Here are a few more details that I’ll share:

I got to ride in an ambulance for the first time (Although I thought I was riding in a firetruck because that’s the only emergency vehicle I saw pull up to the house between the blood and closed eyes.  I was a little disappointed when I found out it was just an ambulance).

I got stitches for the first time.  Stiches aren’t so bad.  Shots in the face are really terrible.

I got my nose broken for the first time.  I have a new compassion for people being punched in the face in movies – and in real life.

I got Percocet for the first time.  I’m not addicted.  It makes me feel weird in all the wrong ways.

I was down for the count for the week.  I had a bum arm that was in a lot of pain, and a face that hurt to move.  Also my nose was twice it’s size – which is saying something – and I didn’t want to take the schnoz in public.  I took the week of work to heal and sleep and watch rom coms.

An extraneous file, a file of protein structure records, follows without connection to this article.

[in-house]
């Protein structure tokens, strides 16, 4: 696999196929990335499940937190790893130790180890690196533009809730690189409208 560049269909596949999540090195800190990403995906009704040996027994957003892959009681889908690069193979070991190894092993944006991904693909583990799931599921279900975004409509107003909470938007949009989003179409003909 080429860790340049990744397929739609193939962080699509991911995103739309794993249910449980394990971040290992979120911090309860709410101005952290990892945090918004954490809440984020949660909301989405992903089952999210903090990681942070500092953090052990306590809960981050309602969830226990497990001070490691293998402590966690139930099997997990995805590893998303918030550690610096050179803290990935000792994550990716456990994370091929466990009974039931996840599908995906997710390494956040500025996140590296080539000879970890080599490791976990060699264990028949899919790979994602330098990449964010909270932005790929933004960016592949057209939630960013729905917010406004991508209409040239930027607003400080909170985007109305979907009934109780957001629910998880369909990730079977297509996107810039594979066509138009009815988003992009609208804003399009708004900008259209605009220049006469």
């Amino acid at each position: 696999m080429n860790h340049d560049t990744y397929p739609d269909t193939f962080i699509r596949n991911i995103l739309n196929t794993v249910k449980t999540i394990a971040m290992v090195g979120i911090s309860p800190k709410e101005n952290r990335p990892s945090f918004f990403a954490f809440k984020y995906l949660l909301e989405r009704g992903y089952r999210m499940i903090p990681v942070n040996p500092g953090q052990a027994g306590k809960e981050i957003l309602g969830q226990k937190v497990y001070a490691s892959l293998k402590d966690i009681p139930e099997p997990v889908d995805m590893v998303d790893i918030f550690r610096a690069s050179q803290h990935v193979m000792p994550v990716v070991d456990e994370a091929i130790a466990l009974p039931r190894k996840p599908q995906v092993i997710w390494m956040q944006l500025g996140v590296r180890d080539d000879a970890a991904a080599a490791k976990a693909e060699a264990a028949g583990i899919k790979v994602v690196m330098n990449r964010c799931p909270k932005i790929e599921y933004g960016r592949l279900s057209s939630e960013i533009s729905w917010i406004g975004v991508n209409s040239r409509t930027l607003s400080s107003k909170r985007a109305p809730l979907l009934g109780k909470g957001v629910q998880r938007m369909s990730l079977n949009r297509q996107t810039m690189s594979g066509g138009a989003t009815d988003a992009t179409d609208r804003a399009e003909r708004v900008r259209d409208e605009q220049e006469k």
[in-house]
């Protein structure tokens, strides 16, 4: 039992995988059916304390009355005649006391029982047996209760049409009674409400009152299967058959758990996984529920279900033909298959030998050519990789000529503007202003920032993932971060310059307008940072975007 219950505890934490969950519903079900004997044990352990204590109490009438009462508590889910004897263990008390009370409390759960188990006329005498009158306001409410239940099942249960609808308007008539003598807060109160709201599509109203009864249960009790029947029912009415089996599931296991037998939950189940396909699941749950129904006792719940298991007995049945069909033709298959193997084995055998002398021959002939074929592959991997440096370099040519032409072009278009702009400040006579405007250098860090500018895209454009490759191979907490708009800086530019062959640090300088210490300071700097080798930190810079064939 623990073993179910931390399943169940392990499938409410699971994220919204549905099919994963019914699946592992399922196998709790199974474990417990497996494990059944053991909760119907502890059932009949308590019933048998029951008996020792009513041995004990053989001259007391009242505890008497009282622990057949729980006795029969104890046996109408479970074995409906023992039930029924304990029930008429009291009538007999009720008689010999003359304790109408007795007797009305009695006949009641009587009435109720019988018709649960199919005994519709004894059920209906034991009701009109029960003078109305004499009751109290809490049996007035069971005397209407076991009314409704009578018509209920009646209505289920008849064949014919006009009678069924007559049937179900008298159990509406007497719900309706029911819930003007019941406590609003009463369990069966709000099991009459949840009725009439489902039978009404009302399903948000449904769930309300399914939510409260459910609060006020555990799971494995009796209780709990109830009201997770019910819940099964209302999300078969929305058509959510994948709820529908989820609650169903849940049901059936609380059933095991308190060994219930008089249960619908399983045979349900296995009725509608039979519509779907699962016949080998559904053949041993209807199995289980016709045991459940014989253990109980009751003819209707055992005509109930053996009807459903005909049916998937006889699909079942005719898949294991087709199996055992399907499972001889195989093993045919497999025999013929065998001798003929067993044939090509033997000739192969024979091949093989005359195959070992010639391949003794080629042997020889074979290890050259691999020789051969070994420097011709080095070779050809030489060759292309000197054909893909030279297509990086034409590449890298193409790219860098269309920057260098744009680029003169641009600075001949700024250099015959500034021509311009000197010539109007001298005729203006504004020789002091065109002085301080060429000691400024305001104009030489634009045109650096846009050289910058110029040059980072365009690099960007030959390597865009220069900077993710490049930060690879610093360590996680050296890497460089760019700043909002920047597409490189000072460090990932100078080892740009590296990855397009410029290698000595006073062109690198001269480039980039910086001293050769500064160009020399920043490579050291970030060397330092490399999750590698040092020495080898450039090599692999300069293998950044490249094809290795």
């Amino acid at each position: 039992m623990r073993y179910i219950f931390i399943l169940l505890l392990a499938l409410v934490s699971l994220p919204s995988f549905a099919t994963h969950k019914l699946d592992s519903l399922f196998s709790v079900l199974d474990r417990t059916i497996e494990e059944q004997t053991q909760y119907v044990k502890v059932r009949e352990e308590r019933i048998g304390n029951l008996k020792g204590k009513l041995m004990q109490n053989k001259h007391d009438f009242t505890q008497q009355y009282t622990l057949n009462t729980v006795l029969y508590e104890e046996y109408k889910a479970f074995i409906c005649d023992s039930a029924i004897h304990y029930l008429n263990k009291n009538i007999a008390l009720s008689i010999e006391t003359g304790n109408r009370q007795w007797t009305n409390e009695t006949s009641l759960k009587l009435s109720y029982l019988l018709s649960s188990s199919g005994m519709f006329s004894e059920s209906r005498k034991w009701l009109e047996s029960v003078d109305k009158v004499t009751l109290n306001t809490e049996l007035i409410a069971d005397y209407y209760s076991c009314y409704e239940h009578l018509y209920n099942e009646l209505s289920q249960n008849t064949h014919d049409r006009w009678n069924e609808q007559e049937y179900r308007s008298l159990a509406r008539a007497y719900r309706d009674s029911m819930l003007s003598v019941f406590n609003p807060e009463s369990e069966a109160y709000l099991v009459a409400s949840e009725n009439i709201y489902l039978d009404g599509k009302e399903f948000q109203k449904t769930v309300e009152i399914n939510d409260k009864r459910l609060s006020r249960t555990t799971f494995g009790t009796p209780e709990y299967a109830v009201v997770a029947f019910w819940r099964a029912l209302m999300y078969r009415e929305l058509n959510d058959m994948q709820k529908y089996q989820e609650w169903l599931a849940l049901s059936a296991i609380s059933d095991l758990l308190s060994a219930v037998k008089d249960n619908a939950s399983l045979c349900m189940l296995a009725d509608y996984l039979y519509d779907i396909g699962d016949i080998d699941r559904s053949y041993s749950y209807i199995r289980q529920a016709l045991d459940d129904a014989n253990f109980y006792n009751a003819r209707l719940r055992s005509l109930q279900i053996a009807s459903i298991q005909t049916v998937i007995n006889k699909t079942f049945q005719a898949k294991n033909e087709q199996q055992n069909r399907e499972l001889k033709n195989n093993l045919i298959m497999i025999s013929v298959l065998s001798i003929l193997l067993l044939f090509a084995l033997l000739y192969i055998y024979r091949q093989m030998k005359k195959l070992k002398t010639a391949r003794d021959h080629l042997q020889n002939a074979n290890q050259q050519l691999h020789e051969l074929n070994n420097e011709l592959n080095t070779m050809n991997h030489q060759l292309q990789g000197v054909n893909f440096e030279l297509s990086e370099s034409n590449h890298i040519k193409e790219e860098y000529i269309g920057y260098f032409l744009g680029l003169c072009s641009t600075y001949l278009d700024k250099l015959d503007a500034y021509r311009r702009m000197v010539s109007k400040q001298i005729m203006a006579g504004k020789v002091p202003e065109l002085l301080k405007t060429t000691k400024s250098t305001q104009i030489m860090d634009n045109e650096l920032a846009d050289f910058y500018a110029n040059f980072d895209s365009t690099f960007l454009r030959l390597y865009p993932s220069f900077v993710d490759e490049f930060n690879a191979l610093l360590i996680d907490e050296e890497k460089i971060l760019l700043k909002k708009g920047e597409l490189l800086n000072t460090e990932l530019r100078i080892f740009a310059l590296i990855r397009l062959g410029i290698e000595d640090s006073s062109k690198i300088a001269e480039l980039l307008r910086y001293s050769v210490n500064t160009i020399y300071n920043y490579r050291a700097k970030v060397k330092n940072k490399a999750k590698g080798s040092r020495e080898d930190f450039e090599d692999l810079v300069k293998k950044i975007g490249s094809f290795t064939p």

The week was terrible.  I’m not going to sugar coat it.  I felt incredibly helpless, weak, nauseous, and fearful.  I was angry at times, too.  It was a pretty terrible week to miss work.

BUT

(Thank God there’s a but)

God’s love was so very evident this week through people.  And these are the details I’m up for sharing:

1.  I have the most amazing husband.  If you ever plan a crisis, invite Adam.  He was there when the attack happened and he took charge.  He knew just what to do.  He said all the right things.  Even lying when necessary (telling me that my face was still beautiful when it was rather gross).  He waited on me hand and foot, getting up for middle of the night meds, dressing my wounds, and staying in the room while I dry-heaved.  He even slept on the floor so he could be close but not bump my arm.  He did every dish this week and even cooked a few nights without a single inconvenienced huff.  The man has been holding out on me in the cooking department (but don’t tell him I said that or he’ll start cooking and then I’ll start having to do dishes).  Thank you, Goose.  You are the best gift God ever gave me!